So how did we get to visit? The answer lies with one Johnny Hobson MBE, shown in the picture on the right. Also in the picture is Paddy who grow up with us as a puppy prior to traveling to Ascension by sea.

Johnny is the island dentist and accommodation manager, who is Lynda's Smith's brother. The MBE was presented for Johnny's contribution to scouting, in particular the Islands scout group. After many years of being Johnny's Brize Norton annex it was time for us to savour the Ascension Island experience.

Johnny Hobson and Paddy

Johnny Hobson 1998

First Impressions

TTR station at Comfortless Cove
TTR station at Comfortless Cove

One arrives on Ascension just after dawn but as the airport is on one of the few bits of flat land it is another half hour before the sun peeks over one of the surrounding hills.  In fact, one feels as it the airport is in a converted colliery hemmed in on three sides by slag heaps. The drive from the airport to Georgetown is less ten minutes, but the scenery is more appropriate to Mars or the moon than an equatorial island. Which is hardly surprising since Ascension was the place where the Lunar Rover was tested by Nasa before going to the moon. On the human front, the most noticeable aspect is that all car drivers give each other a passing wave. Later in the week, doing the wave whilst driving a long wheelbase Land Rover, without power steering, and going round a corner, was seen to be something that the locals make look deceptively easy!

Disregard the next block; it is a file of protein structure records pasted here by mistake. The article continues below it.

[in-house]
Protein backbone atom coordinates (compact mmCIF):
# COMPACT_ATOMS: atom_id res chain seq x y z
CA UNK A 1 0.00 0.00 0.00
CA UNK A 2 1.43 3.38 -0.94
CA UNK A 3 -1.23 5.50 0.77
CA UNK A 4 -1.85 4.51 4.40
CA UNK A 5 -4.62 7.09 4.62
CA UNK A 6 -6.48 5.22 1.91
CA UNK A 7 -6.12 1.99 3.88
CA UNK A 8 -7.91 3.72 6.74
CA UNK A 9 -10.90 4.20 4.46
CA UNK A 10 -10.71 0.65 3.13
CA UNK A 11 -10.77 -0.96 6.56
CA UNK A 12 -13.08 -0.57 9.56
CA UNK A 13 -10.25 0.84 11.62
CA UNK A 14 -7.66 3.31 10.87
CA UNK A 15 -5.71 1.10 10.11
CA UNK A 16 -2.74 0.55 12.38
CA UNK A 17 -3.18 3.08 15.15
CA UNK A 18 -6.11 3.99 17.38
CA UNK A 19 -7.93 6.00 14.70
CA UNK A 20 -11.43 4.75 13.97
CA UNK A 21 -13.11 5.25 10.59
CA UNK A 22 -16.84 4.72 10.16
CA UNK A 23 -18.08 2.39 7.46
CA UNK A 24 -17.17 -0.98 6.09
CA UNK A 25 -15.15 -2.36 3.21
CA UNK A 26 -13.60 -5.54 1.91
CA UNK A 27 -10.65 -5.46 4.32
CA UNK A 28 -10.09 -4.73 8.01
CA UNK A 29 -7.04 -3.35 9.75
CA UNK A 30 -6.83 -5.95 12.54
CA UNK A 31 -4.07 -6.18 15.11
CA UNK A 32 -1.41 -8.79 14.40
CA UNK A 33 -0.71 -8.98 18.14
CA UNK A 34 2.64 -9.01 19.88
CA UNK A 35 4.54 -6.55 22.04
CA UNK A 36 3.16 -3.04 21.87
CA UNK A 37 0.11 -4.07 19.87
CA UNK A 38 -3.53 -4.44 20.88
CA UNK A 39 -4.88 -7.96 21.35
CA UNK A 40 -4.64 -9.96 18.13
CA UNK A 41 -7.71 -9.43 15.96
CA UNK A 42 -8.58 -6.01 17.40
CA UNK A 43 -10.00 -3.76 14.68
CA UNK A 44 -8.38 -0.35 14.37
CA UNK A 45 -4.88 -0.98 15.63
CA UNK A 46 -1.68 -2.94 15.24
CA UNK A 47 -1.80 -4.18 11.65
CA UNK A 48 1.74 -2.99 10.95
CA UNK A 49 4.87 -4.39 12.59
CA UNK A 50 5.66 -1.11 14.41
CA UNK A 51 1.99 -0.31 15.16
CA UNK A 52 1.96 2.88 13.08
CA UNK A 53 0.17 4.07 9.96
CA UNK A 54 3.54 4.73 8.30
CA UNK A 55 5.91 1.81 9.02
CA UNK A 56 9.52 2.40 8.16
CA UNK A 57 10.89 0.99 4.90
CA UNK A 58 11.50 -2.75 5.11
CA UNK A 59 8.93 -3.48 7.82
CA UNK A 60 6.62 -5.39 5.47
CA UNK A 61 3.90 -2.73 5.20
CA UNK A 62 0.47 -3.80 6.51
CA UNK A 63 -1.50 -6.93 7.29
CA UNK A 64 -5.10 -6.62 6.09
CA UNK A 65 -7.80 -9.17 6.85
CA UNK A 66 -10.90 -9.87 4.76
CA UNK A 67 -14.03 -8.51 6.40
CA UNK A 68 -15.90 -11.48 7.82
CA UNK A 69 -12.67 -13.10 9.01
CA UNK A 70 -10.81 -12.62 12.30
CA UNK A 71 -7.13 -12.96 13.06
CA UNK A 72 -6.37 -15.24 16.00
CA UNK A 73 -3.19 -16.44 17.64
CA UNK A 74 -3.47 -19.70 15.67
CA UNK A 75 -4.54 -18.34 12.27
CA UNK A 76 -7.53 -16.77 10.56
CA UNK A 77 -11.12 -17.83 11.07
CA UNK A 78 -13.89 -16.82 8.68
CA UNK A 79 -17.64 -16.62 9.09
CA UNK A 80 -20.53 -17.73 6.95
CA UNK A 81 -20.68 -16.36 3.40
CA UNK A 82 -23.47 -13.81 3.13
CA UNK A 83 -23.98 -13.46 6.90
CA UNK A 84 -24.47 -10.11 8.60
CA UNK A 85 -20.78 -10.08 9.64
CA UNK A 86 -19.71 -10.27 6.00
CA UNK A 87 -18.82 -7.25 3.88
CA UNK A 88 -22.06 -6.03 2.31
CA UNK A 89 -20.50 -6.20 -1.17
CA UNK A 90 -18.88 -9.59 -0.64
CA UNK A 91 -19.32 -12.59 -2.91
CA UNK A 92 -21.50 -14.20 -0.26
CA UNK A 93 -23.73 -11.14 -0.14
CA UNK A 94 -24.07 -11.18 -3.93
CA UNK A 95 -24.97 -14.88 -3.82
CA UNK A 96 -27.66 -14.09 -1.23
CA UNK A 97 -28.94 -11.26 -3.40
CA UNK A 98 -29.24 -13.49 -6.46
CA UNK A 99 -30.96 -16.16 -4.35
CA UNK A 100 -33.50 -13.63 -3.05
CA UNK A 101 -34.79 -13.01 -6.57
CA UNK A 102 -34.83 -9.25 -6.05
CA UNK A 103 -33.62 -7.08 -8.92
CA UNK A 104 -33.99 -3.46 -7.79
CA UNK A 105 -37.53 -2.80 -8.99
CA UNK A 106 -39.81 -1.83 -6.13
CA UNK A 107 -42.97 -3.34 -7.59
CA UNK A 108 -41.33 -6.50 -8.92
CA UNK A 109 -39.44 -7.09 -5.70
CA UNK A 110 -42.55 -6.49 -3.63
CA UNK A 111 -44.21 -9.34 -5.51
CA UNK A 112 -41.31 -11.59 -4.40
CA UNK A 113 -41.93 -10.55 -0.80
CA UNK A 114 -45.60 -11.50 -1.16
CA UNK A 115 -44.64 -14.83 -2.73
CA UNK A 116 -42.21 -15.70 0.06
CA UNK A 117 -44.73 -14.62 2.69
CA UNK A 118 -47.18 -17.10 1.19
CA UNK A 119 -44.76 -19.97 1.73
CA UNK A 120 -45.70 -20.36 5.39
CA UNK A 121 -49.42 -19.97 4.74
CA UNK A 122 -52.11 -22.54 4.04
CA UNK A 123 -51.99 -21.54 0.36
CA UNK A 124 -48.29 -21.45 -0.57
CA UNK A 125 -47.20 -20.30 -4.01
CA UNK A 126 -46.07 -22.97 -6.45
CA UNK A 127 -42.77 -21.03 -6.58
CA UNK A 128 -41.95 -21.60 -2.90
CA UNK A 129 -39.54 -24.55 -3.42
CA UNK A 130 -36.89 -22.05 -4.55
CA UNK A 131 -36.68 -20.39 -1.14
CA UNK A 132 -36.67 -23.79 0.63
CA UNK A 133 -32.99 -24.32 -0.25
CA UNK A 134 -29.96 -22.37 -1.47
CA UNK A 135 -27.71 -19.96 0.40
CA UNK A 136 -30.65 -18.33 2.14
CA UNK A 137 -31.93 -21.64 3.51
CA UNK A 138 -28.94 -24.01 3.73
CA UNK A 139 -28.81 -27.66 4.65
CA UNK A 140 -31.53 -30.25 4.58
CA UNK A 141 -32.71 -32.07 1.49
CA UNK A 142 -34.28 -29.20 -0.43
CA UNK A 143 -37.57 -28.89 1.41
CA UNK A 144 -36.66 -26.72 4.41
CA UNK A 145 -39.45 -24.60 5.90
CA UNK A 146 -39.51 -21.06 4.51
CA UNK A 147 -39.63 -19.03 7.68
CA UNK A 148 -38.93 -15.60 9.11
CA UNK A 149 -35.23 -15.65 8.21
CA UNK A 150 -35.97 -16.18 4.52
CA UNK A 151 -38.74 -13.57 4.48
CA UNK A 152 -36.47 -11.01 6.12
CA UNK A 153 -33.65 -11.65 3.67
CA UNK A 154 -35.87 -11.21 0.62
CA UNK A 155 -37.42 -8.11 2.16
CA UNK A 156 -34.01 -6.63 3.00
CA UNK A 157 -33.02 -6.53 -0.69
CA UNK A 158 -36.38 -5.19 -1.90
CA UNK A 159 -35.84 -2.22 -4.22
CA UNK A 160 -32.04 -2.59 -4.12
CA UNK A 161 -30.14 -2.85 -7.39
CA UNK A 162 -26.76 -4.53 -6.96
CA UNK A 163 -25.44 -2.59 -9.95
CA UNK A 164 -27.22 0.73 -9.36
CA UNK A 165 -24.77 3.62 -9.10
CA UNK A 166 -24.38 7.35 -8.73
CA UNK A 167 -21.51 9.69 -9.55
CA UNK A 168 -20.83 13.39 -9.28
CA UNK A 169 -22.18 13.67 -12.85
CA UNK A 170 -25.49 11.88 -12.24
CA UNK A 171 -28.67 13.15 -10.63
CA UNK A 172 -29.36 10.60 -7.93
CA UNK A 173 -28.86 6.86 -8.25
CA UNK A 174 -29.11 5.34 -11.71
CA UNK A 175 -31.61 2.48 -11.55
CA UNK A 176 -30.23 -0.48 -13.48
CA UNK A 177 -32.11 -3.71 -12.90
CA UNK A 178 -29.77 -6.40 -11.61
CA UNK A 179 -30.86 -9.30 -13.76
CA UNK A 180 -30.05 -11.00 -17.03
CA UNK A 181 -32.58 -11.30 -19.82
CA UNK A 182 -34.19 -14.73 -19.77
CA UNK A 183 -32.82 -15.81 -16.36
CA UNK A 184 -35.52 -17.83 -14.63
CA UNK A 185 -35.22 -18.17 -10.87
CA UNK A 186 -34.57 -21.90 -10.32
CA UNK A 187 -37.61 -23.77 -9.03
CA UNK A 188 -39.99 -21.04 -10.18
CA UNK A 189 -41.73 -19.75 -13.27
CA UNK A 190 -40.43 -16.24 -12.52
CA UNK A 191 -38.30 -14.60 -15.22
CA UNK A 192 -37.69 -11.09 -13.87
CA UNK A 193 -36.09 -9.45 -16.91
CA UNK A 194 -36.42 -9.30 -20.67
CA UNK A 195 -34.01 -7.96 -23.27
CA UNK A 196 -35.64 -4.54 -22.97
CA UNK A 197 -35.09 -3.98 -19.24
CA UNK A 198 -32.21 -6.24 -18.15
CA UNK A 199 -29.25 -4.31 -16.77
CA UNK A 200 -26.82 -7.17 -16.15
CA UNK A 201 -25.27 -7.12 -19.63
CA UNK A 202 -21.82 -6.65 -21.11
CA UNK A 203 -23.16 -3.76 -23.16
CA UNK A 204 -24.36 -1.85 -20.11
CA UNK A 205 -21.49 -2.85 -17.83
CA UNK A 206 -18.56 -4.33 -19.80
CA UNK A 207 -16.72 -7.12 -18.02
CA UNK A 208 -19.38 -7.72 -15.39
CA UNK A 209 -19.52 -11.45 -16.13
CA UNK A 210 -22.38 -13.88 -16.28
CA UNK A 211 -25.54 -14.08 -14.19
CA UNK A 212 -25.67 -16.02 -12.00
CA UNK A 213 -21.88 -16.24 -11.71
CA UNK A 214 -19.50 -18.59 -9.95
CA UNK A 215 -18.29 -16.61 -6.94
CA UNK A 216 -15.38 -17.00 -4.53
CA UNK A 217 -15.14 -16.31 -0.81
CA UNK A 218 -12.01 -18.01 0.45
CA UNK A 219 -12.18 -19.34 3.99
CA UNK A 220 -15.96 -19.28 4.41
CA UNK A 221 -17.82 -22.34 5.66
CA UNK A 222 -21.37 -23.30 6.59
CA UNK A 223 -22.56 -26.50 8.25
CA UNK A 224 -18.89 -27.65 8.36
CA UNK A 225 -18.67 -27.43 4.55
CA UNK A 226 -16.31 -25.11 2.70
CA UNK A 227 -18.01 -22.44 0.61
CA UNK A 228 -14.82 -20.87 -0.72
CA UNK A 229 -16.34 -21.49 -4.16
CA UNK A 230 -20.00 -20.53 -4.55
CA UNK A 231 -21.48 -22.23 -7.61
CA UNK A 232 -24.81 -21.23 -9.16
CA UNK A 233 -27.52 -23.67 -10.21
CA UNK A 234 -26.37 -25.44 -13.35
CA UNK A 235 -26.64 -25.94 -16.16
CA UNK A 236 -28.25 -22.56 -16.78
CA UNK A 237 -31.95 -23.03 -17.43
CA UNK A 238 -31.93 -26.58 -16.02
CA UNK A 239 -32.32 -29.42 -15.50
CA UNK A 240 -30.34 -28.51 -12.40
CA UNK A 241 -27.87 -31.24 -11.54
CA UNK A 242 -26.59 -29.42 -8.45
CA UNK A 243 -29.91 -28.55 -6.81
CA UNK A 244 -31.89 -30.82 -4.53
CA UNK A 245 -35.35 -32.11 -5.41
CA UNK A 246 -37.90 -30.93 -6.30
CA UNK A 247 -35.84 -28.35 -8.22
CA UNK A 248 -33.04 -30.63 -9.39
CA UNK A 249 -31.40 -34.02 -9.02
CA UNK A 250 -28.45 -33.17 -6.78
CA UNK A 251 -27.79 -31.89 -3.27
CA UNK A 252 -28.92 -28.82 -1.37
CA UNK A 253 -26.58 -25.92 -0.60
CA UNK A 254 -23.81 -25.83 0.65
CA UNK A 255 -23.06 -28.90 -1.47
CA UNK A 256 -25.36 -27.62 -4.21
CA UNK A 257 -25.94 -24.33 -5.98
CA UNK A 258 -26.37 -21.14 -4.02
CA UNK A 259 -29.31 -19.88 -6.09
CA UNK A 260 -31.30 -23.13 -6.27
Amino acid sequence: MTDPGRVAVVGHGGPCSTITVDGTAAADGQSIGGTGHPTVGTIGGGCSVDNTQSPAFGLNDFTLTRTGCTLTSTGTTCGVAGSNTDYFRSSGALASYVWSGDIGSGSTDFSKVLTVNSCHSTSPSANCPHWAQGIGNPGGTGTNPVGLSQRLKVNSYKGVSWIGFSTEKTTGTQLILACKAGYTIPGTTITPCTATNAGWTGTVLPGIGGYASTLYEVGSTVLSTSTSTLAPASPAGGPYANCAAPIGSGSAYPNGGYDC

Georgetown, Ascension Island Originally called Garrison by the Victorian Marines, Georgetown is home to most of the Island's public buildings. The building on the left started life as the the marine barracks and was built in 1832. The upper floor and the clock tower were added later. It is currently the "Exiles Club".

To the right is Saint Mary's Church. This was built by the Marines in 1843. During our stay there was a wedding and the entrance door (facing away from the picture) was transformed into a blaze of colour by a vast quantity for freshly picked flowers.


Green Mountain, Ascension Island

Green mountain

The top of green mountain is very green with bamboo, banana trees, eucalyptus, and wild ginger growing in wild abandon. Indeed the paths near the top have to be regularly visited with a team armed with machetes to keep them clear.